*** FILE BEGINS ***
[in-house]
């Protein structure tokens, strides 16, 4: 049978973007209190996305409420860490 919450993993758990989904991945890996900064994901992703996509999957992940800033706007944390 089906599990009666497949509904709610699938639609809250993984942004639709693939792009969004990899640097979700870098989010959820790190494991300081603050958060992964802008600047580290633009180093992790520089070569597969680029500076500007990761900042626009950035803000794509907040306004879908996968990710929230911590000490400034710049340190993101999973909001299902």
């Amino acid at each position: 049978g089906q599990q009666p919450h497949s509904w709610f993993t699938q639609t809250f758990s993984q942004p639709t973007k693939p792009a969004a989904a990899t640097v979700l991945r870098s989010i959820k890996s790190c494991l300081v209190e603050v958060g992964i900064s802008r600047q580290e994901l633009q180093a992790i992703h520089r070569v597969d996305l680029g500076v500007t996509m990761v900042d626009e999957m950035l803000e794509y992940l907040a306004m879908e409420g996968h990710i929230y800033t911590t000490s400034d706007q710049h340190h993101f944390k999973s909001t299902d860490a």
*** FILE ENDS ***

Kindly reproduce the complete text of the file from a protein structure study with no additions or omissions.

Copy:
[in-house]
């Protein structure tokens, strides 16, 4: 049978973007209190996305409420860490 919450993993758990989904991945890996900064994901992703996509999957992940800033706007944390 089906599990009666497949509904709610699938639609809250993984942004639709693939792009969004990899640097979700870098989010959820790190494991300081603050958060992964802008600047580290633009180093992790520089070569597969680029500076500007990761900042626009950035803000794509907040306004879908996968990710929230911590000490400034710049340190993101999973909001299902």
């Amino acid at each position: 049978g089906q599990q009666p919450h497949s509904w709610f993993t699938q639609t809250f758990s993984q942004p639709t973007k693939p792009a969004a989904a990899t640097v979700l991945r870098s989010i959820k890996s790190c494991l300081v209190e603050v958060g992964i900064s802008r600047q580290e994901l633009q180093a992790i992703h520089r070569v597969d996305l680029g500076v500007t996509m990761v900042d626009e999957m950035l803000e794509y992940l907040a306004m879908e409420g996968h990710i929230y800033t911590t000490s400034d706007q710049h340190h993101f944390k999973s909001t299902d860490a």